· What exactly is temporary, and how should it be conceptualized? For example, what is the relationship between temporary and temporality?

Second, temporary organizing draws attention to the organizational tensions between the temporary and the permanent. In temporary organizing these two are often inherently intertwined. In fact, the dominant current perspective on projects is that they should be understood in the context of the more permanent organizational structures, institutions, and networks in which they are embedded (Grabher, 2004; Schwab & Miner, 2008; Cattani et al., 2011; Manning & Sydow, 2011). However, current theories rarely address the resulting fundamental tensions. Open questions include, for instance:

· Which tensions and contradictions arise in temporary organizing contexts?

· How are temporary structures and processes integrated, linked or kept separate from, more permanent organizational structures and processes?

· What (additional) managerial activities are required for reflexively relating the temporary to the more permanent?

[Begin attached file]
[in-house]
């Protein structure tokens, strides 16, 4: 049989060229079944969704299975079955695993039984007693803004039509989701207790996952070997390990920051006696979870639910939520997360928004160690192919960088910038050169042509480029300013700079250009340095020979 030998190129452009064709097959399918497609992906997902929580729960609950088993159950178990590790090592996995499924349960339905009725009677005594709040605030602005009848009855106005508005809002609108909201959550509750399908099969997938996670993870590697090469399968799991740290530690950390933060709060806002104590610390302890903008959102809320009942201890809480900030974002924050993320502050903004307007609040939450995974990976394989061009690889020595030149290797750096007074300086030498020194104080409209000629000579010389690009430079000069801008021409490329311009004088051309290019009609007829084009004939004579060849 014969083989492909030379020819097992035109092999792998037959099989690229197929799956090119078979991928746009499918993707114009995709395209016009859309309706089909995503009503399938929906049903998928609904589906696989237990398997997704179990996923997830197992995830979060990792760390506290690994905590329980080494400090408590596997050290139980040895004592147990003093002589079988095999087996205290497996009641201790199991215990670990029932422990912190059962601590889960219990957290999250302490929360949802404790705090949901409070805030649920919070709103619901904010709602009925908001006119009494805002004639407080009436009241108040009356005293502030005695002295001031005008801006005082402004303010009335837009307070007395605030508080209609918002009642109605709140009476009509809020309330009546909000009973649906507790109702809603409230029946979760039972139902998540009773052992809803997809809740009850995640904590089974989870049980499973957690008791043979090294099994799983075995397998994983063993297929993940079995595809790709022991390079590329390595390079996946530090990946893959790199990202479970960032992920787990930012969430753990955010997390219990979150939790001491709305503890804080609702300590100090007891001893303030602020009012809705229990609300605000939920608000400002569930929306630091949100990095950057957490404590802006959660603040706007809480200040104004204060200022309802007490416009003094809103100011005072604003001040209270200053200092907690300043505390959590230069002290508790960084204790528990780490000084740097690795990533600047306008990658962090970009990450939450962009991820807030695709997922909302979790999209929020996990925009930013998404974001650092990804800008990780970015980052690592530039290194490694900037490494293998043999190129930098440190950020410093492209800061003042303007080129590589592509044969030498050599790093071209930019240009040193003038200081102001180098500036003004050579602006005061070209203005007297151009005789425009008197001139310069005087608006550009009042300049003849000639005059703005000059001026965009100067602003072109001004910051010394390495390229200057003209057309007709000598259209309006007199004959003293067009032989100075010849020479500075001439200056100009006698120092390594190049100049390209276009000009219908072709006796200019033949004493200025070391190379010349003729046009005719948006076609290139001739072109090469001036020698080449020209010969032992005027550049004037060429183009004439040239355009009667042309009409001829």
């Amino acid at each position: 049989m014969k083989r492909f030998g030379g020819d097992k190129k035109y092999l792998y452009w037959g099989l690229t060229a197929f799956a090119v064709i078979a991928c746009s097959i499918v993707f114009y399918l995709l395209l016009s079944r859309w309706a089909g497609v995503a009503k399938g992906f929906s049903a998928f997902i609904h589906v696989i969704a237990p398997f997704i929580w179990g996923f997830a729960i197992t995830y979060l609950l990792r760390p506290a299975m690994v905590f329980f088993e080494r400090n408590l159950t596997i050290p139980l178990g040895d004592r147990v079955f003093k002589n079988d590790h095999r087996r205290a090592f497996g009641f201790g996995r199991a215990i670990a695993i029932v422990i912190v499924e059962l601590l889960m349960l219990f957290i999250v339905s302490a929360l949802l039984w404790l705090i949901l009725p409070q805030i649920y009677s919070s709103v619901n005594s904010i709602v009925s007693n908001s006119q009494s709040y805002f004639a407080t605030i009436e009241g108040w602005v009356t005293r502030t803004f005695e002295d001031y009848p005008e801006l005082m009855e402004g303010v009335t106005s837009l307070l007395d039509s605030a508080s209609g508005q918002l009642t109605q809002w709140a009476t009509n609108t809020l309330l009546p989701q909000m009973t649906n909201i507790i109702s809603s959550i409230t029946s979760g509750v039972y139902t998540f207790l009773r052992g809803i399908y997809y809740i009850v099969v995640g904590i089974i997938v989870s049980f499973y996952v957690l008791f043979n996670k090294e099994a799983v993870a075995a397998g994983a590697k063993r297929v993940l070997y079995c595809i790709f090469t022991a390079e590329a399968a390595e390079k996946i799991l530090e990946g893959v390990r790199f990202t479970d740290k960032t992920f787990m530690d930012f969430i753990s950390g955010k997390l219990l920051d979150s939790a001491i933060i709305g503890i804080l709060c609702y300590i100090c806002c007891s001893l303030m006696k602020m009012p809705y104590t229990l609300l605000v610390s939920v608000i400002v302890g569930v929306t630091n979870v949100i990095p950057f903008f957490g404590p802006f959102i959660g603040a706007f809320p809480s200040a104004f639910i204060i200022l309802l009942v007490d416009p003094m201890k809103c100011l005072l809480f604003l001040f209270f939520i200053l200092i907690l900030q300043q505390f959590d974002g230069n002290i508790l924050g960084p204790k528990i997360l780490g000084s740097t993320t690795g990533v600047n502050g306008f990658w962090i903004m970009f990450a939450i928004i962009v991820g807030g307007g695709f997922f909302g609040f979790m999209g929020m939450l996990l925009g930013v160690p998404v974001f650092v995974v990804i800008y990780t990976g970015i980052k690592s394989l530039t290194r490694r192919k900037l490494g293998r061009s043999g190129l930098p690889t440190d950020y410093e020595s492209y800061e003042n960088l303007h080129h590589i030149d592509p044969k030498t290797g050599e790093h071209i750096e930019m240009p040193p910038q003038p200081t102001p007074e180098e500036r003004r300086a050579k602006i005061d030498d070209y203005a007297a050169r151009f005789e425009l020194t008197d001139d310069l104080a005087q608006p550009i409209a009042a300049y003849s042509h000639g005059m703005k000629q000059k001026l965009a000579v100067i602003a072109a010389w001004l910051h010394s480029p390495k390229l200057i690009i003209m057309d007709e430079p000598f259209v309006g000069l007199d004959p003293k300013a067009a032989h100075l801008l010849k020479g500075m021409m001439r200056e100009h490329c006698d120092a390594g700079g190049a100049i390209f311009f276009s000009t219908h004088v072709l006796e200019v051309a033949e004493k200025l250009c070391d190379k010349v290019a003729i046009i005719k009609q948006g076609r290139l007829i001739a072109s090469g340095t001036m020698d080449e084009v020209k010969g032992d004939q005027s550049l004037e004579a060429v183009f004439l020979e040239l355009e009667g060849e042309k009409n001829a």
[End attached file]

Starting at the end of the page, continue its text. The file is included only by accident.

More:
Third, studying temporary organizing presents unique challenges to develop appropriate research designs that explicitly model and account for the temporality and nested nature of temporary systems. This can take the form of applying or adapting existing methodologies to these contexts, like process research designs to capture emerging and dynamic phenomena in their temporal order (Langley, 2009), and advanced multilevel modeling to better capture cross-level interdependencies pertaining to the often nested nature of temporary organizing (Rabe-Hesketh & Skrondal, 2008). In general, future studies may also benefit from novel research designs that in other ways address implications of temporary organizing.